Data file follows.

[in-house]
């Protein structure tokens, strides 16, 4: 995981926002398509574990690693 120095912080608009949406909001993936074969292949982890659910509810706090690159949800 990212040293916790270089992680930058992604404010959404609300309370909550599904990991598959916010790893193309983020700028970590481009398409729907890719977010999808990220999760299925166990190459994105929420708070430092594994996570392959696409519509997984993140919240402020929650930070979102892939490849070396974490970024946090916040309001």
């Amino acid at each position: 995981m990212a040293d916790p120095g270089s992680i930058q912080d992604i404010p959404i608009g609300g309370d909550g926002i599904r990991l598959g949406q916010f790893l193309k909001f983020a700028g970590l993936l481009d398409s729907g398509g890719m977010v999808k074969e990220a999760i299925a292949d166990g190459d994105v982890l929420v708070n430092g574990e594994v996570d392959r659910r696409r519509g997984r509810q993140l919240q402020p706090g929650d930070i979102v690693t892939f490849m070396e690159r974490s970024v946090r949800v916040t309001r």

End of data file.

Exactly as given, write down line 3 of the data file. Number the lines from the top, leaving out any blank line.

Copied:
């Amino acid at each position: 995981m990212a040293d916790p120095g270089s992680i930058q912080d992604i404010p959404i608009g609300g309370d909550g926002i599904r990991l598959g949406q916010f790893l193309k909001f983020a700028g970590l993936l481009d398409s729907g398509g890719m977010v999808k074969e990220a999760i299925a292949d166990g190459d994105v982890l929420v708070n430092g574990e594994v996570d392959r659910r696409r519509g997984r509810q993140l919240q402020p706090g929650d930070i979102v690693t892939f490849m070396e690159r974490s970024v946090r949800v916040t309001r």